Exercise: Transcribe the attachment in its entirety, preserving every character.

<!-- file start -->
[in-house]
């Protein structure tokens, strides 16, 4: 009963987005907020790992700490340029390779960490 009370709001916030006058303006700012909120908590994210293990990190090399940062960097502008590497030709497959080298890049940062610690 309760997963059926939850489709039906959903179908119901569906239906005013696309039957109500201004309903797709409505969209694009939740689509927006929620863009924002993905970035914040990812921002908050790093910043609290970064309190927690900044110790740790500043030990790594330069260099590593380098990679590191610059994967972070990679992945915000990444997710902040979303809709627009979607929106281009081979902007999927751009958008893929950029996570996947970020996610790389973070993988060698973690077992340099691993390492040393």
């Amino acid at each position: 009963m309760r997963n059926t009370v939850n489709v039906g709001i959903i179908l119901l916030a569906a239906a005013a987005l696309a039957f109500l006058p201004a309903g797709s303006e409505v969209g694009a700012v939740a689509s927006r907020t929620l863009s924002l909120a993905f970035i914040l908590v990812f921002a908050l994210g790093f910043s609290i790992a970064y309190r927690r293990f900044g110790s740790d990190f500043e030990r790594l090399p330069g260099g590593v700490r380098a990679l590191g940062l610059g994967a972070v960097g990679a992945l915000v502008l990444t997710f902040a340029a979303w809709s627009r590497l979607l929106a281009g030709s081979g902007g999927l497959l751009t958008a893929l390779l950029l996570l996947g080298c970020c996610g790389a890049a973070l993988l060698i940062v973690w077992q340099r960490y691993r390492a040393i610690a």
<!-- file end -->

[in-house]
């Protein structure tokens, strides 16, 4: 009963987005907020790992700490340029390779960490 009370709001916030006058303006700012909120908590994210293990990190090399940062960097502008590497030709497959080298890049940062610690 309760997963059926939850489709039906959903179908119901569906239906005013696309039957109500201004309903797709409505969209694009939740689509927006929620863009924002993905970035914040990812921002908050790093910043609290970064309190927690900044110790740790500043030990790594330069260099590593380098990679590191610059994967972070990679992945915000990444997710902040979303809709627009979607929106281009081979902007999927751009958008893929950029996570996947970020996610790389973070993988060698973690077992340099691993390492040393």
């Amino acid at each position: 009963m309760r997963n059926t009370v939850n489709v039906g709001i959903i179908l119901l916030a569906a239906a005013a987005l696309a039957f109500l006058p201004a309903g797709s303006e409505v969209g694009a700012v939740a689509s927006r907020t929620l863009s924002l909120a993905f970035i914040l908590v990812f921002a908050l994210g790093f910043s609290i790992a970064y309190r927690r293990f900044g110790s740790d990190f500043e030990r790594l090399p330069g260099g590593v700490r380098a990679l590191g940062l610059g994967a972070v960097g990679a992945l915000v502008l990444t997710f902040a340029a979303w809709s627009r590497l979607l929106a281009g030709s081979g902007g999927l497959l751009t958008a893929l390779l950029l996570l996947g080298c970020c996610g790389a890049a973070l993988l060698i940062v973690w077992q340099r960490y691993r390492a040393i610690a």